Wednesday, December 16, 2009

Kid's Stuff

Wednesday Advertising Day.

Monday I showed a few cartoons from This Funny World, featuring some of the best and well known cartoonists of the late forties. Many of these cartoonists were given the chance to do a newspaper strip or a panel series of their own, either around that same time or anywhere into the fifties. In fact, all through the fifties most funny strip artists started out doing magazine cartoons. Not all of them were succefull at their first try, some not even at their second try. But the point is, thye were popular and carooning was seen as a breeding ground for new funny talent. So it comes as no surpise to see that many of these cartoonists were also used in advertising campaigns. Some campaigns used only the bigger names, but others used specificly from the 'new' crop. Wheaties seems to have been one of the latter ones, using current cartoonists for their ads in newspapers, magazines and comic books. Here are some samples of the comic book ads and three of the magazine ads I have scanned in myself.

After that, I have shown some more work of two of these cartoonists, who interest me specificly. First there is Roland Coe, an older cartoonist who was mostly known for a series of panels about Bioy Scouts in The Saturday Evening Post. But he also did a daily panel series all through the late forties.I have gather quite a few of them and will devote a seperate entry to this panel and his work on the Nebisco newspaper ad series, which seems to have been both an influence on the work of Dik Browne and the later Bud Blake. I have quite a few color samples of this His Nibbs series, I just haven't gotten around to scanning them yet.

But the cartoonist who nterests me the most at the moment is Dave Gerhard. He as a lively and loose style, which seems way ahoad of his time. Born in 1903, he was already in his forties when his work as a cartoonist really started to pay off, but he was never old school (until he sixties, when his work finally started to seem ldfashioned, along with that of a lot of guys ten years younger then him). He died in 2003, having reahed the respectable age of 100 years. He did several comic strip and panel series, none of which ever reached the top. His first was called Viewpoint and illustrated the differences between men and woman. His second and best known was Will-Yum, a lively drawn series about a kid being a kid. It even made it into three issues of a Four Color comic book drawn by Gerhard himself. Those of you who like Milt Gross will want to come back when I show sme of those stories on Friday. His third series was started when Will-Yum was still running and taken over by a different artist after a year or so. It was a funny strip called City Hall. I don't know if Gerhard was involved until the end, but at least he seems to have gone along with is times in producing a pretty sharp 'satirical' strip. Ater that Citizen Smith, a panel he did in the late sixties until his retirement in the seventies, seems like a pretty lame effort. In between those assignments he seems to have kept on producing and selling single cartoons. I ran across two. I'll have more of Viewpoint, Will-Yum (including som ecolor samples) and Citizen Smith at a later point.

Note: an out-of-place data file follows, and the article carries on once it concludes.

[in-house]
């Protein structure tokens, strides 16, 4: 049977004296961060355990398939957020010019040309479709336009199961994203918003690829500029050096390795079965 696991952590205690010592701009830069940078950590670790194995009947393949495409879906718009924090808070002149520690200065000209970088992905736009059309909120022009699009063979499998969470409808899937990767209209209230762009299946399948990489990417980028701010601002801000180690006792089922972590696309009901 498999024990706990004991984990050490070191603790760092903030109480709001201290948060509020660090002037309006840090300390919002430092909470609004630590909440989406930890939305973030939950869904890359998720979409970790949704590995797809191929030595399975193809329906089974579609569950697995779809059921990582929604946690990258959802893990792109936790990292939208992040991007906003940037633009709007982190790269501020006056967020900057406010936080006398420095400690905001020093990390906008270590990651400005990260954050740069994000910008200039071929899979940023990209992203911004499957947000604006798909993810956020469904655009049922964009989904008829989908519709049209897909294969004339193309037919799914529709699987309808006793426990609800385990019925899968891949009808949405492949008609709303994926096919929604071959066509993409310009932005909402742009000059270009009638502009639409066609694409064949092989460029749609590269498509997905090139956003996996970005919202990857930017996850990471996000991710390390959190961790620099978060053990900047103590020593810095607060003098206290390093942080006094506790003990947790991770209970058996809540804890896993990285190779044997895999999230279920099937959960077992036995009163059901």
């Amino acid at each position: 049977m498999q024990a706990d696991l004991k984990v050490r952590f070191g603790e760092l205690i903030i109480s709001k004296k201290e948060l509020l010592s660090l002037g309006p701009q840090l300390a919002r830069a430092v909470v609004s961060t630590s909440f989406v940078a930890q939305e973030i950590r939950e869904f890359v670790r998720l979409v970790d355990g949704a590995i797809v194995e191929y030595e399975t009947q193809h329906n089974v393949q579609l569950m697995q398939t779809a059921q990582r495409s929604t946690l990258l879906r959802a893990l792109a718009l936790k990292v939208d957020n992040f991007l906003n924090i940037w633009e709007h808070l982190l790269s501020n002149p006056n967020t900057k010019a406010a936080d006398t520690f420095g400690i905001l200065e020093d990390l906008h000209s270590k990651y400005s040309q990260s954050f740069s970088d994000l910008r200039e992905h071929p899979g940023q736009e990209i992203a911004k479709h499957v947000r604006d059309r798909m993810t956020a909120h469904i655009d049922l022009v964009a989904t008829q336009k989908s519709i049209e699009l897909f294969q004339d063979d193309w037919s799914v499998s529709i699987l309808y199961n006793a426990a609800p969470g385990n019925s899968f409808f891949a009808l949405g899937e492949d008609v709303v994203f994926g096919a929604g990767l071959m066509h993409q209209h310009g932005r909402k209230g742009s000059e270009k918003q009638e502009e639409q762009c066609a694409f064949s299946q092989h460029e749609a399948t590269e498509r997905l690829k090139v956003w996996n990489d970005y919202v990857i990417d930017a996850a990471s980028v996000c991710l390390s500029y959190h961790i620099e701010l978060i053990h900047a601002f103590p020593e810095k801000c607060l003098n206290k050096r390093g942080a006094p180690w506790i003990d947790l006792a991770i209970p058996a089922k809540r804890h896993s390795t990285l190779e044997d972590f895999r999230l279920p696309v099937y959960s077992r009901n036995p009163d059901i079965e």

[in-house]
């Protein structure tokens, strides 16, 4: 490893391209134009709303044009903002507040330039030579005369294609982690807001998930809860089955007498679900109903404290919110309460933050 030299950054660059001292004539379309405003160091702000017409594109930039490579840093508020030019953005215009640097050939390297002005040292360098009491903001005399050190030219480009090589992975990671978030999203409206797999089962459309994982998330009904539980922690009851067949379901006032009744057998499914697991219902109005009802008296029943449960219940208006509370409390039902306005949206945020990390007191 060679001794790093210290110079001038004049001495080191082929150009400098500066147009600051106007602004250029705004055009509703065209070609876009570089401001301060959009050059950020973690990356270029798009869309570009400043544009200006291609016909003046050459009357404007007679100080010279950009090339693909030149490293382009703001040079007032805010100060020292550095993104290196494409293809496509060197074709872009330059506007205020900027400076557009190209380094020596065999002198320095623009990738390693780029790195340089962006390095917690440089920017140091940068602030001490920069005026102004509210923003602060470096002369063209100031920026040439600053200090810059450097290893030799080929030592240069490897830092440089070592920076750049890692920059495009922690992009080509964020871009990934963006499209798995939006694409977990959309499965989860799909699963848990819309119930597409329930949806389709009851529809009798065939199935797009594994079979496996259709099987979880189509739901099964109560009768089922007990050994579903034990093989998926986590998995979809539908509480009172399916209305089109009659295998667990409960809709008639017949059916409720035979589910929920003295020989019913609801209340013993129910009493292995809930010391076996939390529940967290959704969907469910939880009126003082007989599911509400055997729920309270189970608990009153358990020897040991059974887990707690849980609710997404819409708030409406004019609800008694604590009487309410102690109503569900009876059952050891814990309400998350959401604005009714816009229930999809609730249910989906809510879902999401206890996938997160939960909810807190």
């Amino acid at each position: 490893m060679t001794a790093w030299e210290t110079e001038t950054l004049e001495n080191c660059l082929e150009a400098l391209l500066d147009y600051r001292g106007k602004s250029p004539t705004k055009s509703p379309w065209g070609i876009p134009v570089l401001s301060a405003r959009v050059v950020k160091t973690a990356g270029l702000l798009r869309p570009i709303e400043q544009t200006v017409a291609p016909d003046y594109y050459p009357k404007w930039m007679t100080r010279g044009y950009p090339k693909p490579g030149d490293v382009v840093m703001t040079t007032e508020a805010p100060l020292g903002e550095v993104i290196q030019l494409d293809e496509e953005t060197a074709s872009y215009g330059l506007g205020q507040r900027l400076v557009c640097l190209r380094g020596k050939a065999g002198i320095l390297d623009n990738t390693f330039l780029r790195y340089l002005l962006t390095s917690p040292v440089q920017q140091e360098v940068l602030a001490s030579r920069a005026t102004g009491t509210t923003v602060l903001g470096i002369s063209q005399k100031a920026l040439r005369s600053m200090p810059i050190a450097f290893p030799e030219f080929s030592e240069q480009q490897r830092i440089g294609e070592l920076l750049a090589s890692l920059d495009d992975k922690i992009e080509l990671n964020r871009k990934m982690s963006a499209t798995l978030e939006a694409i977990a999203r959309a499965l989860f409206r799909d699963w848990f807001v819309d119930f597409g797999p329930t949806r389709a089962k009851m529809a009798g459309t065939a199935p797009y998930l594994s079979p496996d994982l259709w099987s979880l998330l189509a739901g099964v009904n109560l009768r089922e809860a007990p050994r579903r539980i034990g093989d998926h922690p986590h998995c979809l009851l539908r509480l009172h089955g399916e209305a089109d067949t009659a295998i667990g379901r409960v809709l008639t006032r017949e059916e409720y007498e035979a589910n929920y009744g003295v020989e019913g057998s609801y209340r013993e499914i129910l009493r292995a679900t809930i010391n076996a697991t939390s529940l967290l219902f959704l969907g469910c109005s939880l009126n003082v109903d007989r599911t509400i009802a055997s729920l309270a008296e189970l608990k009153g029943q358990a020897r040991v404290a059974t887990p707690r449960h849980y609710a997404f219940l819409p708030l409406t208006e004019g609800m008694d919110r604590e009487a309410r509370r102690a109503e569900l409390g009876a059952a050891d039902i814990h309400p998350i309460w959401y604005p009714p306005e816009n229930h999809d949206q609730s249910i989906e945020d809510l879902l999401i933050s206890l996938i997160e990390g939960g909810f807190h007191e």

From Adventure Comics #93:

From Adventure Comics #94:

From Adventure Comics #95:

From Adventure Comics #99:

From Adventure Comics #100:

From Adventure Comics #103:

From Adventure Comics #104:

From Saterday Evening Post June 1946:

From Liberty March 1948:

From Liberty Dec 1948:

Roland Coe

Aug 1-3 1946:

Feb 10 1946:

July 11 1948:

Aug 7 1948:

Dave Gerhard

Jan 11 1951:

Jan 12 1951:

July 6 1958:

Sept 6 1959:

May 15 1959:

May 16 1959:

May 12 1975:

Oct 16 1966:

Laff-A-Day Jan 10 1967:

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